Now that the flurry that is August has subsided, a few quick hits to remind us that we are all, well, Undecided.
And apparently there are enough of us out there to prompt our own marketing niche. Hence, The New Decider Watch? Terminally undecided? Simply sneak a peak at your wrist:
The New Decider helps you make decisions: as the seconds tick round the words “yes” and “no” are alternately displayed. When you need to make a decision, simply glance at the watch for your answer. A magnifying dome sits just above the answer window to aid visibility
The New Decider may not always be right, but as Tony Soprano observes,“a wrong decision is better than indecision”.
The wisdom of Tony Soprano notwithstanding, we may think that indecision leads to stress. And clearly, it does. But a new study out of Portugal suggests that stress itself can lead to bad decision-making. The study, published in the July 31st of Science, reveals that chronic stress can switch our brain onto automatic pilot, so that we make choices out of habit, rather than thoughtful cognition:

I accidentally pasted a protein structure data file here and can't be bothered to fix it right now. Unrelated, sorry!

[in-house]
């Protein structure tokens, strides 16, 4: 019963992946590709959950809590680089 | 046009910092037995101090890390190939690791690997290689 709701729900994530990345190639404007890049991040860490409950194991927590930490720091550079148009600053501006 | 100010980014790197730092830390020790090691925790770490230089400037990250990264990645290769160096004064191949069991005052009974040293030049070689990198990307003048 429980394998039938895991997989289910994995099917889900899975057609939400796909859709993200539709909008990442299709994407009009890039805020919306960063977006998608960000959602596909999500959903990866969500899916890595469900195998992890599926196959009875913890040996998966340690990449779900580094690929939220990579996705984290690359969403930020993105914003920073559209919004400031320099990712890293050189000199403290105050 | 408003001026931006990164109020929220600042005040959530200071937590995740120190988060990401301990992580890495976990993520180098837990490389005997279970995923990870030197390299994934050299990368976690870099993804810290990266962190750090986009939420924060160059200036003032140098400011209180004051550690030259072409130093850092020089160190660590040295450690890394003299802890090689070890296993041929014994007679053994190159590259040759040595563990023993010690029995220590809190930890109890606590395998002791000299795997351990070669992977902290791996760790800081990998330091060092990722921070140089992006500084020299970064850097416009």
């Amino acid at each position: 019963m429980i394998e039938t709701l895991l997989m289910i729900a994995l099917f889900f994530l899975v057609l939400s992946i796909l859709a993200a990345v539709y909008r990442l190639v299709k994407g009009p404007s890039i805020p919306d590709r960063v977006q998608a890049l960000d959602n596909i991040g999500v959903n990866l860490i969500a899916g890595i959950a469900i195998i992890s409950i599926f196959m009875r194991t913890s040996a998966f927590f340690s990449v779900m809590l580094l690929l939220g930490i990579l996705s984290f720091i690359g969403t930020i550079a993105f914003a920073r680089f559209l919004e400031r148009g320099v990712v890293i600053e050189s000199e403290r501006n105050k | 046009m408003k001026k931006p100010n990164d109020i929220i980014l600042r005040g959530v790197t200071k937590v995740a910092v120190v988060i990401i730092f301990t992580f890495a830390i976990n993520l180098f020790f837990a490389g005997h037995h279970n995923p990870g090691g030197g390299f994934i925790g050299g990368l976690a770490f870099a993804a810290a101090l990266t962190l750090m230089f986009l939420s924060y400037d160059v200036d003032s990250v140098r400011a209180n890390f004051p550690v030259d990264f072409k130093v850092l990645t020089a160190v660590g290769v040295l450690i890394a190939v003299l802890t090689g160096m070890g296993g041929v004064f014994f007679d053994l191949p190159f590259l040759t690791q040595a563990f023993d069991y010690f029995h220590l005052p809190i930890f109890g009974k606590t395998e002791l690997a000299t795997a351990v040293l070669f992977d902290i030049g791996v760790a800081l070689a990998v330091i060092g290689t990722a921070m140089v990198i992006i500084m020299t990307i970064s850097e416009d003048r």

The researchers looked into goal-orientated decisions (so those where consequences are taken into account) and automatic decisions (so those resulting from habit) as well as the switch between the two, and how this was affected by chronic stress.
To answer that Ferreira and colleagues used rats exposed to chronic stress and, together with normal control rats, put them through training to learn to press a lever in order to obtain food rewards. Both stressed and control rats responded very similarly, rising the number of pressings with time as they learned that this would increase the rewards obtained.